As the Carolina Panthers’ defensive line coach for eight seasons, Eric Washington, now the team’s defensive coordinator, found it strange not to warm up his guys the way he’s used to before Sunday’s 16-8 victory over the Dallas Cowboys.
“It was something of an adjustment, I’ll acknowledge that,” he said. “It was something that I enjoyed, it was a bond that I had with that position group that I’ve been working with for a long time, and that I still love. But when the role changes, you have to adjust.”
By the end of the game, when the defensive linemen were responsible for putting away a victory, it must have felt just like old times.
Dallas got the ball back with 1:51 to play and the Panthers leading by eight.
Carolina knew quarterback Dak Prescott would be forced into passing situations on each down, because of the field position and time remaining. And the defensive line knew, after many years with Washington, that that series would be when the defensive coordinator “cut them loose.”
Especially on an third and 7, with the Cowboys backed up on their 23.
That’s when Washington called “green.”
“When we get to third down, and we call ‘green whatever’’” Washington said, “there’s a lot of ownership and a lot of autonomy given to the front to organize the rush and to execute what they want to do...We make sure there’s a menu, but they are the ones who have to call it and execute it.”
Defensive tackle Kawann Short occupied a double team (which turned into a triple-team) and Vernon Butler pressured Prescott from the interior. Addison saw Prescott start to move and chased him down, with his man a touch late courtesy of Short’s efforts. Addison strip-sacked Prescott, and the Panthers recovered.
On Monday, none of the defensive linemen were surprised by the explosive end to the game — or that Washington gave them the autonomy to control the call.
“Honestly, we’re built for it,” said defensive tackle Kyle Love. “It’s like when you’re at the end of the game, like LeBron James or somebody and he wants the ball in his hands, Kobe (Bryant) wants the ball in his hands, (Michael) Jordan wants the ball in his hands. It’s like, that’s what we’re built for on this defense. ... If it comes to that situation, let us go. And we are going to handle business, as we did.”
Washington debuts well
Carolina Panthers head coach Ron Rivera said Washington called an excellent game on Sunday, mixing pressures on first and second downs. That and stopping the run forced longer third downs, which continued to help set up an effective Carolina pass-rush. The Cowboys were 0 for 5 on third down in the first half, and did not make it past midfield until the third quarter.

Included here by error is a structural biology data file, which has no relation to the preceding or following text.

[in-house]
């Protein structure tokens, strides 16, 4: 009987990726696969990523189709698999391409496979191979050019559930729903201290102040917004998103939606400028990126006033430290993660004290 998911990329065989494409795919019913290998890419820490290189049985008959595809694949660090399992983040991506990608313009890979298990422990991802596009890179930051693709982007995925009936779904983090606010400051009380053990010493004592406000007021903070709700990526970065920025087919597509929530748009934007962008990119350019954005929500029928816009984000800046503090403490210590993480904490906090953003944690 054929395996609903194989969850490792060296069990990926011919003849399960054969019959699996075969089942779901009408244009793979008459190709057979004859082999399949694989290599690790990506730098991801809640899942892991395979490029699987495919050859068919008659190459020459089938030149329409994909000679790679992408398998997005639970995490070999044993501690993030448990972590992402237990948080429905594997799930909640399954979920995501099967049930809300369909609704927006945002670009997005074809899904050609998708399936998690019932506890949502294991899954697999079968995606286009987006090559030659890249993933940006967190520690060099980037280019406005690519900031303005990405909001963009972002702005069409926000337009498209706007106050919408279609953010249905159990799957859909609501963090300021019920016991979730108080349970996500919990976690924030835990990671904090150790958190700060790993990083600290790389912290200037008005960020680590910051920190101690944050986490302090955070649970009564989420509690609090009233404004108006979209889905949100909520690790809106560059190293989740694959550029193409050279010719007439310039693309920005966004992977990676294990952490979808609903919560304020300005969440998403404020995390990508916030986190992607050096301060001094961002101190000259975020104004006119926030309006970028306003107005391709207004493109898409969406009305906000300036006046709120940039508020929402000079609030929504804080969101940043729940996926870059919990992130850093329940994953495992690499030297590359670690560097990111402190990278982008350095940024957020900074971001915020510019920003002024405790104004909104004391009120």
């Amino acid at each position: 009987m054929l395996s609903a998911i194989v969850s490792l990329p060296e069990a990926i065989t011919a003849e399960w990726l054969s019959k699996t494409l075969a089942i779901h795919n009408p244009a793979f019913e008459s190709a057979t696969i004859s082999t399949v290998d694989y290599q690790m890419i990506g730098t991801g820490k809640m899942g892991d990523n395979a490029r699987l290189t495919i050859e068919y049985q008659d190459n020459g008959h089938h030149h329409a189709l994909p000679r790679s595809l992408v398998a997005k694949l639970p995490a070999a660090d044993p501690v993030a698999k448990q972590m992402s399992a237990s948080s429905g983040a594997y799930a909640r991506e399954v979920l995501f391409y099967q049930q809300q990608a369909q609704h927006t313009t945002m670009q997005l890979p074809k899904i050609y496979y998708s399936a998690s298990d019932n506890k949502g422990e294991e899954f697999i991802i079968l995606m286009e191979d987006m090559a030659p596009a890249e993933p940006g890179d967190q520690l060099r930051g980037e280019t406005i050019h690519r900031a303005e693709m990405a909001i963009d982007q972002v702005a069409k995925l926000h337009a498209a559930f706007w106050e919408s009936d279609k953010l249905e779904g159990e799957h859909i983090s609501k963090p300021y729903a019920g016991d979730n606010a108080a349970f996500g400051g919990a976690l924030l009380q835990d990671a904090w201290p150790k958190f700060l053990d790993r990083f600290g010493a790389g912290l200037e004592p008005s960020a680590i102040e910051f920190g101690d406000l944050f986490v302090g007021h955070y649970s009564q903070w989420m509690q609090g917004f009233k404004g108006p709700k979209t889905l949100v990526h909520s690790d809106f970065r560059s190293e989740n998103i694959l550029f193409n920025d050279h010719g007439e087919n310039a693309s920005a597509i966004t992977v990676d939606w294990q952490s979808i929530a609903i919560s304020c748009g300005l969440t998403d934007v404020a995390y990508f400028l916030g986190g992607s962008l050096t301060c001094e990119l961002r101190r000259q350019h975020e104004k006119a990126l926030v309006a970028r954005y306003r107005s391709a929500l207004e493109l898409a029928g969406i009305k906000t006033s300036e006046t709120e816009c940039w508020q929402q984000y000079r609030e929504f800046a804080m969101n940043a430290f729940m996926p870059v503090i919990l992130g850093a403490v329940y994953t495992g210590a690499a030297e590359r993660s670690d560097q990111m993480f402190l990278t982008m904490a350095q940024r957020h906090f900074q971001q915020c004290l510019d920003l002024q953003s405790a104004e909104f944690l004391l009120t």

Small, but important details defined the debut of a defense that appears to have an athletic, complementary front seven and a back half that tackles well.
For example, the Panthers held dynamic running back Ezekiel Elliott to 69 yards, his lowest total as an active player since Week 2 of the 2017 season.
Carolina did it in part by eliminating cutback lanes. Interior men Short and Dontari Poe were able to create “vertical pressure” by penetrating against Dallas’ offensive front, limiting the initial space in which a running back can operate.
“When you can get vertical as a defensive tackle, you start to limit the amount of cutback space the runner has,” Rivera said. “That’s important when you’re playing these zone-scheme teams. They try to stretch you, they create creases. Runners with great vision will know when to cut back, they’ll know when to stick their foot in the ground and get downhill, they’ll know when to take it outside.”
Everyone is a run-defender
When Elliott pushed the ball outside, or when he was targeted by Prescott on screen passes, Carolina’s linebackers and defensive backs swarmed to the ball to wrap him up as linemen filled lanes behind him.
“Everybody has to be in position, and you really have to read your keys because you can get play-action off of those things,” Washington said. “Once the key defines itself, you need to be in position to tackle the runner. Everybody is a run-defender, whether you’re at the point of attack or you’re a cutback player.”
Luke Kuechly finished with a game-high 13 tackles, and veteran safety Mike Adams had a big stop in the open field. Rookie cornerback Donte Jackson’s best play, according to Washington, was not in coverage but on a backside pursuit tackle of Elliott.
“There’s a buy-in,” Washington said. “A lot of times, your defense is defined by a couple of things: The willingness of the corners to tackle, and also the ability of your interior guys to chase the football, especially when it goes out to the perimeter.”
A foundation for the year?
Carolina, which finished No. 3 in the NFL against the run last year, will face several prolific backs in the next few weeks.
A road test at Atlanta this Sunday against dynamic, shifty runners Devonta Freeman and Tevin Coleman is followed by a Week 3 matchup with Joe Mixon and the Bengals.
After the Week 4 bye, the Panthers host the New York Giants’ offense, which features this spring’s No. 2 overall draft pick, Saquon Barkley.
“Most definitely, it definitely does set a solid foundation,” Love said. “Especially with one of our leaders not being here, Thomas Davis, we’re still able to go out there and produce. Stop the run. That’s what our defense is built off of, stopping the run and making offenses one-dimensional.
“That helps us rush, too. Elliott’s a good runner. But not too many running backs have success against us anyway, so I wasn’t surprised.”